Was that episode a moral panic? As a courtesy, we'll vote no, but a genuine panic was coming on fast, with disastrous consequences.
We refer to the wave of cases in the late 1980s and 1990s in which day care workers were falsely accused of abusing children. The leading authority on the phenomenon describes it as "Day-care sex-abuse hysteria." Innocent people went to prison as a full-blown, genuine moral panic swept across the land.
We rarely hear about these remarkable cases any more. Our guess would be that it's a point of journalistic and national embarrassment. For that reason, the episode is best ignored, in spite of the lessons the episode can teach.
In the May 1990 Harper's, Dorothy Rabinowitz produced a brilliant piece of journalism in which she confronted this deeply consequential moral panic. (We believe this is the full original text.) She wrote about the Wee Care Nursery School case in Maplewood, New Jersey, a Salem Village-level travesty in which a young woman, Kelly Michaels, was initially sentenced to 47 years in prison.
(After Michaels had served five years, her conviction was overturned. Among other things, the New Jersey Supreme Court held that "the interviews of the children were highly improper and utilized coercive and unduly suggestive methods." These travesties occurred in other cases as this panic occurred.)
Rabinowitz's piece appeared beneath this headline in Harper's: "From the Mouths of Babes to a Jail Cell." She described the lunacy which had sent Michaels to prison. Along the way, she said this:
RABINOWITZ (5/90): We are a society that, every fifty years or so, is afflicted by some paroxysm of virtue—an orgy of self-cleansing through which evil of one kind or another is cast out. From the witch-hunts of Salem to the communist hunts of the McCarthy era to the current shrill fixation on child abuse, there runs a common thread of moral hysteria. After the McCarthy era, people would ask: But how could it have happened? How could the presumption of innocence have been abandoned wholesale? How did large and powerful institutions acquiesce as congressional investigators ran roughshod over civil liberties—all in the name of a war on communists? How was it possible to believe that subversives lurked behind every library door, in every radio station, that every two-bit actor who had belonged to the wrong political organization posed a threat to the nation's security?A similar atmosphere exists in one or two of our current stampedes. Sadly, our upper-end journalists rarely display the requisite intellectual skills and moral perspectives which can help undermine such panics.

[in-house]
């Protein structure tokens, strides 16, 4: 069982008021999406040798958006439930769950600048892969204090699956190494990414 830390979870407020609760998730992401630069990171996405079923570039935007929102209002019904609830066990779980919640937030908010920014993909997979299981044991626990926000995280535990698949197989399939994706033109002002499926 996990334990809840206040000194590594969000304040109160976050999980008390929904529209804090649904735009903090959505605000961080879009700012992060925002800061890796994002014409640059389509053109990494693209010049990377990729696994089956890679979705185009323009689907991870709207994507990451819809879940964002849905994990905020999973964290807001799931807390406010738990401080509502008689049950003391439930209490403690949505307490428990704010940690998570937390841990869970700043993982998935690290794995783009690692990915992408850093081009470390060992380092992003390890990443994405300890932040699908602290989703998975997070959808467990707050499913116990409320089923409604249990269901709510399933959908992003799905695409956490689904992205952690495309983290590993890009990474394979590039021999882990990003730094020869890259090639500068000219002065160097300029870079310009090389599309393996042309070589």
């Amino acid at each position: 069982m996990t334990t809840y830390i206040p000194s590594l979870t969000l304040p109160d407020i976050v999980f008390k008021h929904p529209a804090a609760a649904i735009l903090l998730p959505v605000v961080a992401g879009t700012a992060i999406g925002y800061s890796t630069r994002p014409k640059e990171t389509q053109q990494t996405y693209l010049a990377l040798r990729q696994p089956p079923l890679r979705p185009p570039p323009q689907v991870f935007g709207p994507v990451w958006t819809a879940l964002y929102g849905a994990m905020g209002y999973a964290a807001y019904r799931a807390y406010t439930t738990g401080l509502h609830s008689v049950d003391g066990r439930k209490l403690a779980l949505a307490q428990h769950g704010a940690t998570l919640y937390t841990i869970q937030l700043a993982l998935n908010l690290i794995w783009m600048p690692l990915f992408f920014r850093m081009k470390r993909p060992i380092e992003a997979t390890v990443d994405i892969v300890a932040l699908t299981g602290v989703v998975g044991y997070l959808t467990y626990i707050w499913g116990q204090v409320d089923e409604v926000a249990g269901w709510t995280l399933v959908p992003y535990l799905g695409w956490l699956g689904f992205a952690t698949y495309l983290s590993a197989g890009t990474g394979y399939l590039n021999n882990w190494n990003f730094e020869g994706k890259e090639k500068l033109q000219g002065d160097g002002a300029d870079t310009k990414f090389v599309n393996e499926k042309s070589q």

Years from now people doubtless will ask the same questions about our present era—a time when the most improbable charges of abuse find believers; when it is enough only to be accused by anonymous sources to be hauled off by investigators; a time when the hunt for child abusers has become a national pathology.